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Urinary Intestinal Diversion (French to English)

Urinary Intestinal Diversion

(Urology Dept. - Hôpital Tenon - 4, rue de la Chine - 75020 Paris - France)

The use of urinary intestinal diversion was first described by Simon in 1852. This was a uretero-rectal implant for exstrophy of the bladder. In 1931, Boyd reported a case of chronic metabolic acidosis after ureterosigmoidostomy.

The ever-frequent use of continent urinary diversion after total cystectomy has raised once again the subject of the metabolic and clinical consequences of prolonged contact between urine and the intestinal mucosa.

Prolonged contact between urine and the intestinal mucosa is of course not physiological. It results in the reabsorption of electrolytes from the urine by the intestinal mucosa and can lead to serious metabolic consequences for the organism. Indeed, there can be metabolic consequences in distant organs.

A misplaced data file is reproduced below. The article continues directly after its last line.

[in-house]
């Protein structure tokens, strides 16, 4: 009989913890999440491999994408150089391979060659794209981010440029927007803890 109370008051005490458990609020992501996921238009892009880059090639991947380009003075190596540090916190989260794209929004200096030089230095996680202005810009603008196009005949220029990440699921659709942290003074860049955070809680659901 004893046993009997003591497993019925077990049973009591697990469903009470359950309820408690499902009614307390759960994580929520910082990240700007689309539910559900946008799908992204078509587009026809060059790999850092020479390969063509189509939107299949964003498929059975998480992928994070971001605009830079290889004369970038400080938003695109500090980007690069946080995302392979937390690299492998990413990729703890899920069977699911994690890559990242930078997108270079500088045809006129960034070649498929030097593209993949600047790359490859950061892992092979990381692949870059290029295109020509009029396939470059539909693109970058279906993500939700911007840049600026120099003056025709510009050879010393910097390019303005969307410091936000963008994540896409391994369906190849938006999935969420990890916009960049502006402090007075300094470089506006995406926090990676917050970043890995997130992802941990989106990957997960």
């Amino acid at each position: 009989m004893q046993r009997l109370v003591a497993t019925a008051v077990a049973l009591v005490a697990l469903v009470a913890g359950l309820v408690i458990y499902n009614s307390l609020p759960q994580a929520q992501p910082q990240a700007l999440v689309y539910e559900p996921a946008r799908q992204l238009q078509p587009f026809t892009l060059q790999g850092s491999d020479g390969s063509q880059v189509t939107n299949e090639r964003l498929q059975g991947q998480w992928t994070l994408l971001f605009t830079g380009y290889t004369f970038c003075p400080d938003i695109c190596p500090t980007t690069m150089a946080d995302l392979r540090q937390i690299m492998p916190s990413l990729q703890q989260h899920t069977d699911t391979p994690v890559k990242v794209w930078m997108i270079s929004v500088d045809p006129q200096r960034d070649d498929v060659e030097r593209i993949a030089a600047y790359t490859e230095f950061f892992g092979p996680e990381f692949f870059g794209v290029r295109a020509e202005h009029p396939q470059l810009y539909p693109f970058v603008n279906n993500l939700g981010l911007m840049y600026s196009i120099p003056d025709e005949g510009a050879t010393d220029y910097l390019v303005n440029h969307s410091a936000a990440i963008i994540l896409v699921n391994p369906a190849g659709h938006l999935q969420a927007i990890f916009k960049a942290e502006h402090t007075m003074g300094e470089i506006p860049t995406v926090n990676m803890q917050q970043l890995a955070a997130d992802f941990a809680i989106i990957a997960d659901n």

I. The Normal Mechanisms of Water and Electrolyte Transport in the Intestine:

Each part of the intestine has its own physiological characteristics:

  • The jejunum, which is seldom used for urinary diversion, has numerous villi and micro-villi to increase the surface area of absorption for fluids and electrolytes. Furthermore, its mucosa has large pores which increase its capacity for absorption as compared to the ileum.

The main mechanism of water and electrolyte absorption is passive and depends on the electrical, chemical and osmotic gradients present. In addition, there exists a mechanism for the active reabsorption of sodium. Urea is reabsorbed in the jejunum in line with the osmotic gradient.